Daily Echo:

Records kept by the local Air Raid Precautions Department also estimated that the Luftwaffe dropped 475 tons of high explosive contained within 2,361 bombs, along with almost 31,000 incendiaries that fell from the skies too.

In four years of raids, 936 homes had been destroyed and 2,653 so badly damaged that they had to be demolished. A further 8,927 were seriously damaged and 32,000 were slightly damaged.

Yet the city slowly re-emerged from the debris. The editor of the Echo put it perfectly: “We shall build from new, not only our houses, shops and our public buildings but our social order.”

BLITZ factfile

AMONG the Southampton buildings damaged or destroyed in the Blitz were: 

  • Rank’s Flour Mills
  • Pirelli’s
  • Ordnance Survey Offices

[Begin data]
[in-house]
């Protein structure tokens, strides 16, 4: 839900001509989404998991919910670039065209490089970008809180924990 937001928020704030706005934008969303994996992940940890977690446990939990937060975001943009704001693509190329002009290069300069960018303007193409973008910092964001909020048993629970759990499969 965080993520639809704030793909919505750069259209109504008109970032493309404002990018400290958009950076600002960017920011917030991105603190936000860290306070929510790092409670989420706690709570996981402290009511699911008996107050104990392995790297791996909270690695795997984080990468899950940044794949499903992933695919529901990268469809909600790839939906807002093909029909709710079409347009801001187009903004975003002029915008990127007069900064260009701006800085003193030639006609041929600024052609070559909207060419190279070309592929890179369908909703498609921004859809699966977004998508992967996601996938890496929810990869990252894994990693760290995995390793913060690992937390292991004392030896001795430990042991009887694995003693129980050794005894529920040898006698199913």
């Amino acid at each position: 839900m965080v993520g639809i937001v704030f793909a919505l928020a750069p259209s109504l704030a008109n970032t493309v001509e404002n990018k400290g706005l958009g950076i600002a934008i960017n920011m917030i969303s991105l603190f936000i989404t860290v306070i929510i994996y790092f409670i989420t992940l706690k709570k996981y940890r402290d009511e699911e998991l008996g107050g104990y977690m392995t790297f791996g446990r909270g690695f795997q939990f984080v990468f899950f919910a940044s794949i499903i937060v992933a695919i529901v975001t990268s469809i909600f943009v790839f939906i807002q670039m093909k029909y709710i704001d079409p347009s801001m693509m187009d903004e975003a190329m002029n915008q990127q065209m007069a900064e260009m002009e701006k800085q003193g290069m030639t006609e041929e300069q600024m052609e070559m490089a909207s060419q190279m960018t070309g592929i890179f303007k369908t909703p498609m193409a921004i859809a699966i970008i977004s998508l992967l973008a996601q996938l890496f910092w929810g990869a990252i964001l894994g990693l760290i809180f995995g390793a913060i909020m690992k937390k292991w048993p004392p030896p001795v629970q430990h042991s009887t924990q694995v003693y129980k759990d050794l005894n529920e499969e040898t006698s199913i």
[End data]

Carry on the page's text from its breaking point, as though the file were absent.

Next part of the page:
• Edwin Jones’ store
  • Gabriel Wade timber yard
  • General Motors, Western Docks
  • Daily Echo offices, Above Bar
  • St Mary’s, St Luke’s, Holyrood, Above Bar Congregational, Portland Street Baptist, St James, Bernard Street and All Saints Churches
  • Both old and new docks were also badly damaged by fire, and a great many shops, cinemas, business houses and homes.
  • About 30 roads were blocked to all traffic.
  • About 120 enemy planes were believed to have been used on November 30 and December 1, 1940.